After crossing into Montana via Interstate 94, you’ll have to reckon with the vast emptiness of the Mountain West while keeping an eye out for oases like the Sand Springs General Store between Jordan and Winnett. Heading north towards Cut Bank, don’t miss Folklore Coffee, a roastery making its mark in small-town Montana. With Glacier National Park on the horizon, you can decide whether you want to ride the famous Going to-the-Sun-Road or avoid the climb via Maria’s Alternate. The latter goes around the park, while Going- to- the-Sun leads straight through Glacier. The ride to Logan’s Pass Visitor’s Center, the highest point on the road is a long, arduous climb from either direction, so be aware of your capabilities before attempting it. 

Montana has its store of surprises, and the next highlight to look forward to will be Lake Koocanusa. Long, narrow and sparkling, Lake Koocanoosa is stunning, especially when looking down from the elevated highway that runs along its rock walls and leads south to the state border.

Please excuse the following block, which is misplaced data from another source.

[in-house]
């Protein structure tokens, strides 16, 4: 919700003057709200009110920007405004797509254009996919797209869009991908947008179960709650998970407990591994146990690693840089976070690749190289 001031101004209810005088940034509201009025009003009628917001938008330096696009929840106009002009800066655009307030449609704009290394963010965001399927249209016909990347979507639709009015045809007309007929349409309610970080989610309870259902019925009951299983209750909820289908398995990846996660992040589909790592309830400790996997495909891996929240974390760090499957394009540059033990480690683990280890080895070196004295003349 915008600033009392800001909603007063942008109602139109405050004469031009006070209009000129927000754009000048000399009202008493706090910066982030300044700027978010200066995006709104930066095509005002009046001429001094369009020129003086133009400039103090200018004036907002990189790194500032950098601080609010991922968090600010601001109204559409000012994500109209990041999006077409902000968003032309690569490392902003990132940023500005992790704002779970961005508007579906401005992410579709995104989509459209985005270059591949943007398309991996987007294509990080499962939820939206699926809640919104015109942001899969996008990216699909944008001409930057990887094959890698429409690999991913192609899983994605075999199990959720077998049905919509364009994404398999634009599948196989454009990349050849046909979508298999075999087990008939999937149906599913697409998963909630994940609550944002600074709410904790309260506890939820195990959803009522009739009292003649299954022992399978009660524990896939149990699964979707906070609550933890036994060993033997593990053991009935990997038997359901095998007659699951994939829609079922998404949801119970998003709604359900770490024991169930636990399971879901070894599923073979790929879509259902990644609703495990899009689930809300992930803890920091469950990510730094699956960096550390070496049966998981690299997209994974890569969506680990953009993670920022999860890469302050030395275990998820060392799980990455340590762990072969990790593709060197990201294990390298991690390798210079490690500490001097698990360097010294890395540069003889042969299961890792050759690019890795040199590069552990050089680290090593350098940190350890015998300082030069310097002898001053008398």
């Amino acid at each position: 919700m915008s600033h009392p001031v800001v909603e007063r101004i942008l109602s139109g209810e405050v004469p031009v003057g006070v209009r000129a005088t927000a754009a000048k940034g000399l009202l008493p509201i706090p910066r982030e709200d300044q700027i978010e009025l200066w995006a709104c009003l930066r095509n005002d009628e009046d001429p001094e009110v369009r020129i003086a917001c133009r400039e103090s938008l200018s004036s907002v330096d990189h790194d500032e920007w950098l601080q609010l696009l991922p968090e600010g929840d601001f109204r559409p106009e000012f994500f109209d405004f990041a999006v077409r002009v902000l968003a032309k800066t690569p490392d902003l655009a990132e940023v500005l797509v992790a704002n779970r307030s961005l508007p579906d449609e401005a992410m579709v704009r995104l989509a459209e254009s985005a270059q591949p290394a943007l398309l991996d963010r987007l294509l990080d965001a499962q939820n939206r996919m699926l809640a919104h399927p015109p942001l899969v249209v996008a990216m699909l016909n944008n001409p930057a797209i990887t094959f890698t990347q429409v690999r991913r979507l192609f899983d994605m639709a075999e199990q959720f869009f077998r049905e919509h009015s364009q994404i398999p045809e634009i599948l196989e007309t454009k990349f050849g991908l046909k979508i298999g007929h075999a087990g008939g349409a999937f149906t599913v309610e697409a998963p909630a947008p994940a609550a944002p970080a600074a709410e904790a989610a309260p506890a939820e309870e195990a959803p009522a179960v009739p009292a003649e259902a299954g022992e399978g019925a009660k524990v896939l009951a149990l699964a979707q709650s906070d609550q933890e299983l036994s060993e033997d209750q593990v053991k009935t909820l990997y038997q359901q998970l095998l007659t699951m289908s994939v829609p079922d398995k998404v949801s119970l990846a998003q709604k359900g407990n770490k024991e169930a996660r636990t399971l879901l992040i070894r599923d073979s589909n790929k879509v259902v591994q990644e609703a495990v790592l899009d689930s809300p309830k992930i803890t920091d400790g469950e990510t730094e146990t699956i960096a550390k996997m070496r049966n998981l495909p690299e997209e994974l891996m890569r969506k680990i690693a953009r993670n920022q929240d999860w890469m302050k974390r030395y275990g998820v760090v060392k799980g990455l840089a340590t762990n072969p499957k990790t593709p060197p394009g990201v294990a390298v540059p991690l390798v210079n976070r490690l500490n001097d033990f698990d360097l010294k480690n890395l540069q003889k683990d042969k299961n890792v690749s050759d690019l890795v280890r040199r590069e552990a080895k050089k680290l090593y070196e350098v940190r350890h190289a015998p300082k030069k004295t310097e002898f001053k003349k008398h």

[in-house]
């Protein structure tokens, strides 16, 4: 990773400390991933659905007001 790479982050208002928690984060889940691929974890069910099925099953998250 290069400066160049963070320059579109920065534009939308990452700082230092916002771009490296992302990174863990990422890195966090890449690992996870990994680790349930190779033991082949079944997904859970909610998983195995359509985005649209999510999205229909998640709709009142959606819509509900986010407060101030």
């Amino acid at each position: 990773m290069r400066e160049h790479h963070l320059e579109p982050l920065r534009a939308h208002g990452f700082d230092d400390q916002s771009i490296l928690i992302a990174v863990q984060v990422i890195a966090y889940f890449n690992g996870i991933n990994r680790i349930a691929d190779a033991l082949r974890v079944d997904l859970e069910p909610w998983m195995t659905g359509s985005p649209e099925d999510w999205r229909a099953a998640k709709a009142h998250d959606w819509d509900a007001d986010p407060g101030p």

Once in Idaho, spend the perfect rest day in Sandpoint. Swim in one of America’s deepest lakes, grab a bite on Main Street, and take it easy before getting back in the saddle. 

You’ll be crossing the narrow Idaho panhandle, meaning it won’t be long before you reach Washington, which brings a final-stretch intensity to the table. Heading west across the state, expect forested lakeside campsites, steady climbing, and rapid change in elevation once you reach the Cascades. Riding through Cascades National Park means snowy peaks, difficult passes, and unpredictable weather. This third national park is possibly the most taxing thanks to its proximity to your finish line. Exhilarating and bittersweet, riding into Anacortes will be a once in a lifetime experience. Dip your feet in the Pacific to truly go full circle; chances are, you’ll already be planning your next tour. 

Final Tips

Keep an eye on ACA’s ever-changing map corrections, which are updated regularly to reflect unexpected route changes. 

Summer is wildfire season in the American West. Don’t hesitate to re-route if there are reports of a blaze in the direction you’re headed. 

Carry extra food and water, especially in remote parts of North Dakota, Montana, and Washington. 

National Parks require entry fees; some don’t accept cash, so call ahead! Many parks also have cyclist-specific rules. Glacier National Park, for example, restricts cyclist access at certain times during the summer. In the spring, however, vehicle access is restricted, making the park a rider’s paradise.